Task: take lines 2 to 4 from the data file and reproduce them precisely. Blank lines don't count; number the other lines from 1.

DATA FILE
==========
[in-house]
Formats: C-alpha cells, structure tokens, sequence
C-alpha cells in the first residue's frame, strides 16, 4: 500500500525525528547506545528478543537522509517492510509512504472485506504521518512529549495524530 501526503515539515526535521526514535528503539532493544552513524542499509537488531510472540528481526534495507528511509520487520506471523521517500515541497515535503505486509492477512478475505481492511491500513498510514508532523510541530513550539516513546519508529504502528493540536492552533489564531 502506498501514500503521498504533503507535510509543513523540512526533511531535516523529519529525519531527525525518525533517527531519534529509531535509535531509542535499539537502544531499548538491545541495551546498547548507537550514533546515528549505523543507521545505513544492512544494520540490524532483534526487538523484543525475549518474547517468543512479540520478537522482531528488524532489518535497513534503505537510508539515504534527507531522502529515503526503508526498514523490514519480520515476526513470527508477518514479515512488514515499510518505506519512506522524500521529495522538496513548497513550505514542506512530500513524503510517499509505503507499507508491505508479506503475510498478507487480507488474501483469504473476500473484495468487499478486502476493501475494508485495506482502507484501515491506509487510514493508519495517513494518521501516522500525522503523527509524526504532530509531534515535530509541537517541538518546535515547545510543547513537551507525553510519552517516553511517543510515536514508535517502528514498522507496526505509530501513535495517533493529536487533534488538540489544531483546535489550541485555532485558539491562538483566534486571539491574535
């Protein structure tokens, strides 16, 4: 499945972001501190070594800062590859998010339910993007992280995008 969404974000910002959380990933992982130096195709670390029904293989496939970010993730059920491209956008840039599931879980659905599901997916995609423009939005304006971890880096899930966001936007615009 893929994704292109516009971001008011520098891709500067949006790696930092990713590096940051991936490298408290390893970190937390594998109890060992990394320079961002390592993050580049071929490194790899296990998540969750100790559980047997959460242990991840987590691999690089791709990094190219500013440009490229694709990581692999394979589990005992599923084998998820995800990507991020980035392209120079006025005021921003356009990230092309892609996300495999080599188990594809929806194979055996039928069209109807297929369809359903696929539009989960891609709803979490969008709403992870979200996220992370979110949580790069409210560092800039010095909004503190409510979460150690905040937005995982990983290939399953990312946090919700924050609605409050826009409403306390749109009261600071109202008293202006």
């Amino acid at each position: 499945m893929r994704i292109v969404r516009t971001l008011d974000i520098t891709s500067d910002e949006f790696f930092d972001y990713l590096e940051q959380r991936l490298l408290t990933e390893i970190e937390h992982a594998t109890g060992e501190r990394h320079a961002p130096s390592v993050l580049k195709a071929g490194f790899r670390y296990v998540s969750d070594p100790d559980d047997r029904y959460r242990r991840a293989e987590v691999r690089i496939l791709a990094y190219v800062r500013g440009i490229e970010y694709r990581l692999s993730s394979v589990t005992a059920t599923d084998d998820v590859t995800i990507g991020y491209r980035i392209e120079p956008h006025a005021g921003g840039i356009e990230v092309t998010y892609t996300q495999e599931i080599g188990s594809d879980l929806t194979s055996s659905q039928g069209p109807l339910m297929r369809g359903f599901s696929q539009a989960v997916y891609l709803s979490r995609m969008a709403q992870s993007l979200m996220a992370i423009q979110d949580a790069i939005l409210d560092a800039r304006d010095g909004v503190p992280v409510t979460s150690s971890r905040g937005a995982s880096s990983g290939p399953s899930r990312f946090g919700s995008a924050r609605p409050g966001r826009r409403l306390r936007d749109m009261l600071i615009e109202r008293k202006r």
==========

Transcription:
Formats: C-alpha cells, structure tokens, sequence
C-alpha cells in the first residue's frame, strides 16, 4: 500500500525525528547506545528478543537522509517492510509512504472485506504521518512529549495524530 501526503515539515526535521526514535528503539532493544552513524542499509537488531510472540528481526534495507528511509520487520506471523521517500515541497515535503505486509492477512478475505481492511491500513498510514508532523510541530513550539516513546519508529504502528493540536492552533489564531 502506498501514500503521498504533503507535510509543513523540512526533511531535516523529519529525519531527525525518525533517527531519534529509531535509535531509542535499539537502544531499548538491545541495551546498547548507537550514533546515528549505523543507521545505513544492512544494520540490524532483534526487538523484543525475549518474547517468543512479540520478537522482531528488524532489518535497513534503505537510508539515504534527507531522502529515503526503508526498514523490514519480520515476526513470527508477518514479515512488514515499510518505506519512506522524500521529495522538496513548497513550505514542506512530500513524503510517499509505503507499507508491505508479506503475510498478507487480507488474501483469504473476500473484495468487499478486502476493501475494508485495506482502507484501515491506509487510514493508519495517513494518521501516522500525522503523527509524526504532530509531534515535530509541537517541538518546535515547545510543547513537551507525553510519552517516553511517543510515536514508535517502528514498522507496526505509530501513535495517533493529536487533534488538540489544531483546535489550541485555532485558539491562538483566534486571539491574535
């Protein structure tokens, strides 16, 4: 499945972001501190070594800062590859998010339910993007992280995008 969404974000910002959380990933992982130096195709670390029904293989496939970010993730059920491209956008840039599931879980659905599901997916995609423009939005304006971890880096899930966001936007615009 893929994704292109516009971001008011520098891709500067949006790696930092990713590096940051991936490298408290390893970190937390594998109890060992990394320079961002390592993050580049071929490194790899296990998540969750100790559980047997959460242990991840987590691999690089791709990094190219500013440009490229694709990581692999394979589990005992599923084998998820995800990507991020980035392209120079006025005021921003356009990230092309892609996300495999080599188990594809929806194979055996039928069209109807297929369809359903696929539009989960891609709803979490969008709403992870979200996220992370979110949580790069409210560092800039010095909004503190409510979460150690905040937005995982990983290939399953990312946090919700924050609605409050826009409403306390749109009261600071109202008293202006």